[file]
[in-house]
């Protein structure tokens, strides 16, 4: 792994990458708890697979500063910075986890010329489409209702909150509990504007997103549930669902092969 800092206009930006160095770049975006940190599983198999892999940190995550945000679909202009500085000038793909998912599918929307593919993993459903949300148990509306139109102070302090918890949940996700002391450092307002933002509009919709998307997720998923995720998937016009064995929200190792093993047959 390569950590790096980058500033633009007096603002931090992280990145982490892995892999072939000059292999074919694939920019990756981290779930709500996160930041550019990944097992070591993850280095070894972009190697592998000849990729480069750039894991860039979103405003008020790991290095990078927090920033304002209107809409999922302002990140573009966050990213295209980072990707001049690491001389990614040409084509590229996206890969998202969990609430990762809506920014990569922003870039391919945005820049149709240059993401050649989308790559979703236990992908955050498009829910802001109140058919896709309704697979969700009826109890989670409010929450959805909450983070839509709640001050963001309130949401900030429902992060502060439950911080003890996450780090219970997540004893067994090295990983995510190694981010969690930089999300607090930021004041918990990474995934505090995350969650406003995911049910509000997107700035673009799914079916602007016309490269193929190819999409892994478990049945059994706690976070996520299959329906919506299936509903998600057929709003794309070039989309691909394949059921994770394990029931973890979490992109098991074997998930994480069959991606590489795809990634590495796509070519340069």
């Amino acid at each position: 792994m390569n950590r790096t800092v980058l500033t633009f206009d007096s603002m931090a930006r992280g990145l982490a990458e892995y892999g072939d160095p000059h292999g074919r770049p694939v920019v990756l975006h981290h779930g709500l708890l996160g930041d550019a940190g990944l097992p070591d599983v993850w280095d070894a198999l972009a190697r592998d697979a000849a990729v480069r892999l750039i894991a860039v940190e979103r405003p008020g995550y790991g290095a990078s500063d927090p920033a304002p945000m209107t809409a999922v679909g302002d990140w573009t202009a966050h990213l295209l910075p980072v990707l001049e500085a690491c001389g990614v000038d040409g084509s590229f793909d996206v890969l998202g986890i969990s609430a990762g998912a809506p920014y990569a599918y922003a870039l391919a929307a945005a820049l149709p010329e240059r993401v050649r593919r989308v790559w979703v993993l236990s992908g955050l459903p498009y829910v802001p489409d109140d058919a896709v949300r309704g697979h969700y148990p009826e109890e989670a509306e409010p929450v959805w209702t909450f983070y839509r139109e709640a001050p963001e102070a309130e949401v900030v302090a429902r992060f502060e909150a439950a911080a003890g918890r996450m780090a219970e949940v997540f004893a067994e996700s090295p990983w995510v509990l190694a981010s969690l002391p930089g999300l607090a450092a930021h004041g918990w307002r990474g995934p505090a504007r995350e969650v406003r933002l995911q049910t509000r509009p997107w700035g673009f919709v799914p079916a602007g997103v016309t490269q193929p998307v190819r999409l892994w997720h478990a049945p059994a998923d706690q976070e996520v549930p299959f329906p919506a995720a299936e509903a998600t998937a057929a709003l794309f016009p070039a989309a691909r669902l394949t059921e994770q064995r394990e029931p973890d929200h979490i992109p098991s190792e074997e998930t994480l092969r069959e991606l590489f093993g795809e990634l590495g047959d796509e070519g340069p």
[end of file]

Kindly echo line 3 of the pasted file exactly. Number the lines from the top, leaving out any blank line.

């Amino acid at each position: 792994m390569n950590r790096t800092v980058l500033t633009f206009d007096s603002m931090a930006r992280g990145l982490a990458e892995y892999g072939d160095p000059h292999g074919r770049p694939v920019v990756l975006h981290h779930g709500l708890l996160g930041d550019a940190g990944l097992p070591d599983v993850w280095d070894a198999l972009a190697r592998d697979a000849a990729v480069r892999l750039i894991a860039v940190e979103r405003p008020g995550y790991g290095a990078s500063d927090p920033a304002p945000m209107t809409a999922v679909g302002d990140w573009t202009a966050h990213l295209l910075p980072v990707l001049e500085a690491c001389g990614v000038d040409g084509s590229f793909d996206v890969l998202g986890i969990s609430a990762g998912a809506p920014y990569a599918y922003a870039l391919a929307a945005a820049l149709p010329e240059r993401v050649r593919r989308v790559w979703v993993l236990s992908g955050l459903p498009y829910v802001p489409d109140d058919a896709v949300r309704g697979h969700y148990p009826e109890e989670a509306e409010p929450v959805w209702t909450f983070y839509r139109e709640a001050p963001e102070a309130e949401v900030v302090a429902r992060f502060e909150a439950a911080a003890g918890r996450m780090a219970e949940v997540f004893a067994e996700s090295p990983w995510v509990l190694a981010s969690l002391p930089g999300l607090a450092a930021h004041g918990w307002r990474g995934p505090a504007r995350e969650v406003r933002l995911q049910t509000r509009p997107w700035g673009f919709v799914p079916a602007g997103v016309t490269q193929p998307v190819r999409l892994w997720h478990a049945p059994a998923d706690q976070e996520v549930p299959f329906p919506a995720a299936e509903a998600t998937a057929a709003l794309f016009p070039a989309a691909r669902l394949t059921e994770q064995r394990e029931p973890d929200h979490i992109p098991s190792e074997e998930t994480l092969r069959e991606l590489f093993g795809e990634l590495g047959d796509e070519g340069p």